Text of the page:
Thursday 26 May 3.00 pm
Dear Christopher,Have a look at Yuchong Wu yesterday. He arrived at 3.0 and had no warm up time. His Schubert was wonderful – fabulous slow movement. He dedicated his recital to Radu Lupu which was nice…
and this is what I found…………
Some very refined playing of such simplicity and crystalline beauty but not that of an Ingrid Haebler but more like the luminous sound of Geza Anda.But there was also great temperament and phrasing of a subtle beauty without ever disturbing the mechanism that Mozart so miraculously sets in motion.Playing of great honesty without feeling the need to add embellishments that these days we are told are historically correct.There was absolute precision with sounds etched in gold played with a freshness and exhilaration.Drama too in the development but always in style where his temperament was inside the very notes he was playing with such humility.There was a smile of joyful recognition on his face as he returned to the opening theme in the recapitulation.Such beautifully distilled luminous sounds in the Andante with the clashing dissonances played with real astonishment and the ending of timeless beauty.The disarming simplicity of the Allegretto was so gracefully elegant but there was brilliance too as he arrived at the cadenza and then the almost nostalgic final phrases interrupted as Beethoven would have done with three no nonsense chords.This indeed was a real tribute to Radu Lupu who could play with the disarming simplicity of a child and disprove that Mozart is too difficult for adults but too easy for children.There are a few great artists who can reveal the naivety of a child with the experience of an adult.Yuchong like Radu Lupu is one of the chosen few.
An opening of such subtle phrasing and sensibility to changing harmonies .A wondrous sense of balance where the duet between tenor and treble voices was magically judged.There was something very special about the transition from B flat to C sharp minor a whole new world opened up with just three chords played with a quite unique sensibility as we entered the development. A journey full of wondrous surprises and an attempt at a climax where the bubble explodes to reveal ever more wondrous visions of the world that was awaiting Schubert only a few months later.A hauntingly whispered coda prepared us for the marvels that were to await in the Andante sostenuto.Yuchong’s fingers blessed by the Gods indeed. The sheer beauty of the slow movement was sublime as not only the beauty of the melody but the delicacy of the embellishments had something of miraculous.The stillness and purity that this young Chinese pianist found came across even on the streaming and just proved that St Mary’s may be redundant as a church but it is certainly not deconsecrated!Miracles can still happen!The rich Brahmsian chorale was played with ravishing sound and the return to the opening melody with even more delicate embroidery was in Dr Mathers usually measured words ,simply sublime.What can one say after that about the scherzo that was played with refreshing vigour and delicacy as Schubert himself asks and a Trio where the sforzandi pianos were played so gently with none of the jack in the box accents that are usual and totally out of place.The wonderfully luminous call to order of the single note ‘G’ chiming out as the Allegro ma non troppo unfolds with such simple energy before Schubert bursts into his final miraculous melodic outpouring.Leading to moments of great drama and passion all played with such simple honest musicianship.A memorable performance from a young man who had been held up in traffic and just had time to sit at the piano and allow pure simple music to pour from his poetic soul.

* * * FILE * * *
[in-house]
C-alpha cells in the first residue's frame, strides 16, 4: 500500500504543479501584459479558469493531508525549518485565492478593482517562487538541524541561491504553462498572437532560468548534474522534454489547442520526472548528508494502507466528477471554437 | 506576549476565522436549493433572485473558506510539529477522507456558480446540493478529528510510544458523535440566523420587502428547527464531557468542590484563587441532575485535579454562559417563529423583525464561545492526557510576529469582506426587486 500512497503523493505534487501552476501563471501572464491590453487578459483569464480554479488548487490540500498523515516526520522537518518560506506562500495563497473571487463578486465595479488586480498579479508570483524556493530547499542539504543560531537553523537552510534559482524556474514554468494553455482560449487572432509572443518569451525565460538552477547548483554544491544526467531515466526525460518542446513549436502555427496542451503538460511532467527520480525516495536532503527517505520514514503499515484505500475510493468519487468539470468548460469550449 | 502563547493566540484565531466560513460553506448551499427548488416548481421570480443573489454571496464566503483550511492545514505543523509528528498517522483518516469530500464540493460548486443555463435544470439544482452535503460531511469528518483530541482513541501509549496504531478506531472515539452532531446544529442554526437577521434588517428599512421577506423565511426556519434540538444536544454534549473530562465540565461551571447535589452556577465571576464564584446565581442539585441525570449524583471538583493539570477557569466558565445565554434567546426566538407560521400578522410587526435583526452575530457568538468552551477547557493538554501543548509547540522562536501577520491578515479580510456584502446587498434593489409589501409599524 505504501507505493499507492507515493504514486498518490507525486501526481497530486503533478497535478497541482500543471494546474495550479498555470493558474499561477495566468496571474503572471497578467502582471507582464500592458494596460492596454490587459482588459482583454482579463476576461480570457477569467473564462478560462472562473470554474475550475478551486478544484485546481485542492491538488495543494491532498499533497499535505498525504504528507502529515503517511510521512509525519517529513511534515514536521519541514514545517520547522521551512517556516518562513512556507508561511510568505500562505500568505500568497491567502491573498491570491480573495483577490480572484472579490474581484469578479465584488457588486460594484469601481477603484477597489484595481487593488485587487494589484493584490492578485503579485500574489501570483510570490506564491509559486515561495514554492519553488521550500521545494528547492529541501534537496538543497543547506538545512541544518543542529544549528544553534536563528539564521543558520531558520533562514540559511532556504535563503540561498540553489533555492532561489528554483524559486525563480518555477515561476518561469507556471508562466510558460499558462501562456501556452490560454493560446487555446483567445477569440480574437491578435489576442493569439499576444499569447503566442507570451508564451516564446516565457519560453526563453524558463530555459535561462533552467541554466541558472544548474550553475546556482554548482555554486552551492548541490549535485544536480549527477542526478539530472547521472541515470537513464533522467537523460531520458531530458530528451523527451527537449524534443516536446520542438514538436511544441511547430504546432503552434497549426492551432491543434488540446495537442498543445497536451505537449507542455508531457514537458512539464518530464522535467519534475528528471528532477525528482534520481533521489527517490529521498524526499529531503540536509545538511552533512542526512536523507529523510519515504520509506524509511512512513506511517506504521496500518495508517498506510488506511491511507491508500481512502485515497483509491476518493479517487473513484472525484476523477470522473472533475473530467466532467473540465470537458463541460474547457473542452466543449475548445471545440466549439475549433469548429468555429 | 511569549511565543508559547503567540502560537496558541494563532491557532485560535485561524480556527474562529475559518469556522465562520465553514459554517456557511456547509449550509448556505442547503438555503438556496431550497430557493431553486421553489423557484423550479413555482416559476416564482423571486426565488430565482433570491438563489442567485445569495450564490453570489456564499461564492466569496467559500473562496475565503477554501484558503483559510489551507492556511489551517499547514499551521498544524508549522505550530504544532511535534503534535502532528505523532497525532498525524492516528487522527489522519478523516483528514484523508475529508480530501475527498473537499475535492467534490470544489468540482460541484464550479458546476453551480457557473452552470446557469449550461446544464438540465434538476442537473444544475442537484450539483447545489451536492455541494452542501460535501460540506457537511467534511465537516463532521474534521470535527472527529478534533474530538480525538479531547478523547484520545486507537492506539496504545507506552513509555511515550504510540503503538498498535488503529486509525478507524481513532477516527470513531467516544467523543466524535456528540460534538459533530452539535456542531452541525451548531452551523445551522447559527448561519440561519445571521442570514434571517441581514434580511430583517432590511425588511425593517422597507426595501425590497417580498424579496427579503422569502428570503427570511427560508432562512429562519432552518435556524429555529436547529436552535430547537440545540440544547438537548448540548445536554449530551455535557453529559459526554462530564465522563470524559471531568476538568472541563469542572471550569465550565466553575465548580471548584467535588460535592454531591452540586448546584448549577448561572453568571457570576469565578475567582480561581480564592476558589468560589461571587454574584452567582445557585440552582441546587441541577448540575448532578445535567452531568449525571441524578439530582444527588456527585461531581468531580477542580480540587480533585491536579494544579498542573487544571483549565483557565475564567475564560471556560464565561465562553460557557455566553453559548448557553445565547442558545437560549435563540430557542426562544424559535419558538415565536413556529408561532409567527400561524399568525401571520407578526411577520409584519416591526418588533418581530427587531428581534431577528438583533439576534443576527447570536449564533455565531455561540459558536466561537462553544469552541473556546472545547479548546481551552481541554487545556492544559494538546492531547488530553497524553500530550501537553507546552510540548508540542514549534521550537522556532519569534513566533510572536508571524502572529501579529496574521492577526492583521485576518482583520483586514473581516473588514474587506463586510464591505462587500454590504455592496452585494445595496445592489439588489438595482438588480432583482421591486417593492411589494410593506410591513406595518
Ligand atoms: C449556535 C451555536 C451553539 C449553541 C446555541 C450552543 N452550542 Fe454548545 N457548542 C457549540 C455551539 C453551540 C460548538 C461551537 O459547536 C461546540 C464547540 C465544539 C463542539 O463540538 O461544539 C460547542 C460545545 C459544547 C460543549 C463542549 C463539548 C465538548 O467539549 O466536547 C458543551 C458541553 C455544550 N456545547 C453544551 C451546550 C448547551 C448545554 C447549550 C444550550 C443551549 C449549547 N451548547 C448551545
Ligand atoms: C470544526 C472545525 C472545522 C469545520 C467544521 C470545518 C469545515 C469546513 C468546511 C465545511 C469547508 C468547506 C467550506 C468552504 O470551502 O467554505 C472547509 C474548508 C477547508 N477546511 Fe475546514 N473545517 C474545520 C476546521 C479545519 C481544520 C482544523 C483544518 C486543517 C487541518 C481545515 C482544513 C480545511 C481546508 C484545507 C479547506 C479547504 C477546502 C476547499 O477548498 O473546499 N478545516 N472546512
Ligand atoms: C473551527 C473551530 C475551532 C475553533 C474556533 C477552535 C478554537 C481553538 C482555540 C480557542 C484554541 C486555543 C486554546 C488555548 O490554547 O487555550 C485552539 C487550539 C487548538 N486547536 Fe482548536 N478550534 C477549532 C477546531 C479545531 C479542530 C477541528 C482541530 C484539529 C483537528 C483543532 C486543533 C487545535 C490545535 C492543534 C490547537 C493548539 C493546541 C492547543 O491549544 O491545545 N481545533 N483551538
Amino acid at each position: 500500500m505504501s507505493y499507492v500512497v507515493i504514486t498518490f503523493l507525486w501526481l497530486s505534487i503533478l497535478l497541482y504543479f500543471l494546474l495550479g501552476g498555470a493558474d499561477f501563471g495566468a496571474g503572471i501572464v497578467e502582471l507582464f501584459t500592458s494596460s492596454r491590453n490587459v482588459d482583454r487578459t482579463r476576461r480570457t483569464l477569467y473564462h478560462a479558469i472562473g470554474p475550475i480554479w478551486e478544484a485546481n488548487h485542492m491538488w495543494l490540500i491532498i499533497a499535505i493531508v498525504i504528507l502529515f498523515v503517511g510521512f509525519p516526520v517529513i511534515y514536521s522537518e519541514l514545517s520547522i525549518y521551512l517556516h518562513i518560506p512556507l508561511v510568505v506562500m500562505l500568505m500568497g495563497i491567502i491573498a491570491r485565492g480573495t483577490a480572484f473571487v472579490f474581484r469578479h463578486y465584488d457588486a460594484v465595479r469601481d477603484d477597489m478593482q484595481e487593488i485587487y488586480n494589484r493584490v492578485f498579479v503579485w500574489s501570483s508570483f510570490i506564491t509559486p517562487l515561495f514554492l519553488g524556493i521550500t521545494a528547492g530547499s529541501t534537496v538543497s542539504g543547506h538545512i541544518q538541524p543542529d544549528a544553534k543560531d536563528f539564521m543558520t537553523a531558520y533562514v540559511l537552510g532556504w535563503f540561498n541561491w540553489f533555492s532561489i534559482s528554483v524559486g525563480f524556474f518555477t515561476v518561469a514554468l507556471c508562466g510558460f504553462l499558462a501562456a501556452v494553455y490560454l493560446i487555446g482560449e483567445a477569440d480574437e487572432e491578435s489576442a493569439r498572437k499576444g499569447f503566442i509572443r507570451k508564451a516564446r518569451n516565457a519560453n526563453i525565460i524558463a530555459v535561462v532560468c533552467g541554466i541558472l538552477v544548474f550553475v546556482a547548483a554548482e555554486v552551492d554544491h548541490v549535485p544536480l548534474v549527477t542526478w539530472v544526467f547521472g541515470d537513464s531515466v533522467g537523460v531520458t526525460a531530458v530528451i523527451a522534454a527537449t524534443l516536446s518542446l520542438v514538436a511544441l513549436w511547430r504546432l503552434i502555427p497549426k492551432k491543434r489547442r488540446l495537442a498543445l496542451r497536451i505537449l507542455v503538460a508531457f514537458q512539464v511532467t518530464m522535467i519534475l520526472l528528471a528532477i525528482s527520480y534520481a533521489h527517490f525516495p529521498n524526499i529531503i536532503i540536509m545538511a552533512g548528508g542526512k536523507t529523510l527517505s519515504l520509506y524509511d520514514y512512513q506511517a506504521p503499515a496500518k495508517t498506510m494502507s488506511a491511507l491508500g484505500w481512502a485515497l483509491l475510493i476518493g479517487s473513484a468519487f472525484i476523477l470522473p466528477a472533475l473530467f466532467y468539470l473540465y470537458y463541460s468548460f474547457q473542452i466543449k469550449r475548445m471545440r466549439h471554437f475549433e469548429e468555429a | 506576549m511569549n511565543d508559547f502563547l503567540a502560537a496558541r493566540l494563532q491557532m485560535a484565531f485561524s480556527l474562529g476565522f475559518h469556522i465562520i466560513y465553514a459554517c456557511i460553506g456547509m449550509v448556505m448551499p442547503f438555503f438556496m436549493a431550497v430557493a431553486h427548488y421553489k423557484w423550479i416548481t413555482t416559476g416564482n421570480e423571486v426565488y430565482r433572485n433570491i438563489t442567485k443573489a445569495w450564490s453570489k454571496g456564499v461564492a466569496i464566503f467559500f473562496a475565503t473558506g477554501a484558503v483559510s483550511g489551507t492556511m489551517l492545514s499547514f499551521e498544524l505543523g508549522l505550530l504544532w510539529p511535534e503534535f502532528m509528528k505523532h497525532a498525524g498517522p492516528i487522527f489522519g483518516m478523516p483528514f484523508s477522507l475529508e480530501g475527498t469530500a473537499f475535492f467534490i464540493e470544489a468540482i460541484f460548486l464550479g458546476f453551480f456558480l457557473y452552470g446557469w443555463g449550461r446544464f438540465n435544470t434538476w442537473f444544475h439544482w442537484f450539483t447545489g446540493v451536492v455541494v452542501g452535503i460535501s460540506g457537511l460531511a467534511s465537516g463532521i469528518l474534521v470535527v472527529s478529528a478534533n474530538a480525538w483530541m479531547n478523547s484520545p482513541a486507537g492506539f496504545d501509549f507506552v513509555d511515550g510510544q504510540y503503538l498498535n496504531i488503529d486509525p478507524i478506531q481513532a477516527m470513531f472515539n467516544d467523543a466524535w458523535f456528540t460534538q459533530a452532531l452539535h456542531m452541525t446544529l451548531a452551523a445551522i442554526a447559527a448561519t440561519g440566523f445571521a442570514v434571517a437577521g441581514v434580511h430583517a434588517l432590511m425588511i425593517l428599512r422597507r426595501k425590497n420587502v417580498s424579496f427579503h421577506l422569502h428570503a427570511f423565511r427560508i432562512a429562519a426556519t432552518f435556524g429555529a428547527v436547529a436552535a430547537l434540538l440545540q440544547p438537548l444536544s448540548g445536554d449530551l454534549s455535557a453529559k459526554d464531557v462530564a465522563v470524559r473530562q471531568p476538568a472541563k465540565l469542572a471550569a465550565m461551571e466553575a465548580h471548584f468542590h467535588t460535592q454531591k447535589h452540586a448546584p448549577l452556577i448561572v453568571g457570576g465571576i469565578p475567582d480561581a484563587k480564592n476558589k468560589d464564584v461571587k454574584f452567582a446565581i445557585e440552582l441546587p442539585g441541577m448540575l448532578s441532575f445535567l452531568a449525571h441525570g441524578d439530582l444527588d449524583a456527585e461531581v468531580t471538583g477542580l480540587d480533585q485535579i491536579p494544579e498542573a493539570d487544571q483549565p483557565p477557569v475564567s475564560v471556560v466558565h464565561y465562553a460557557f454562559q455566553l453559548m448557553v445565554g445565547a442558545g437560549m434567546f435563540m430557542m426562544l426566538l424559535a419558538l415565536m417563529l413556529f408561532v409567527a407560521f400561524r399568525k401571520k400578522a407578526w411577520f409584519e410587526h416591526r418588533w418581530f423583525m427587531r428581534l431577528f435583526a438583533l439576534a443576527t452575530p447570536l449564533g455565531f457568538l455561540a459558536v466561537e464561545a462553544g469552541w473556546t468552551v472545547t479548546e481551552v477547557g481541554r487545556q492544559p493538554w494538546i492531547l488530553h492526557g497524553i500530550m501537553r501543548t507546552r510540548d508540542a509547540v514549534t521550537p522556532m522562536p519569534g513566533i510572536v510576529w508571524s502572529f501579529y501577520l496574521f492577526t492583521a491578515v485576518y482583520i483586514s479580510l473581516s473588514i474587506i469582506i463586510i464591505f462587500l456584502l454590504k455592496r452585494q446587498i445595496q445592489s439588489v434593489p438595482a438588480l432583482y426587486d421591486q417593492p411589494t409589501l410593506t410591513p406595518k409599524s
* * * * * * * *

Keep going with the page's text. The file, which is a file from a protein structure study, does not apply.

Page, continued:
Yuchong Wu was born into a musical family in China in 1995. He began playing the piano at the age of four and made his debut recital at the age of nine. In 2010 he entered The Juilliard School with a full scholarship, and continued his study toward a bachelor’s degree. During his time at Juilliard, he has been guided by Veda Kaplinsky, Matti Raekallio and Robert McDonald. Yuchong has also worked privately with Paul Badura Skoda, Leon Fleisher, Menahem Pressler, Robert Levin, and Murray Perahia. More recently he has been studying at the Royal Academy of Music. He is a laureate of numerous international competitions such as the Sixth Tchaikovsky International Youth Music Competition (2009, second prize), the Sendai International Piano Competition (2013, the special jury award and the audience prize), the Warsaw Chopin International Piano Competition (2015), the Leeds International Piano Competition (2018) and many others.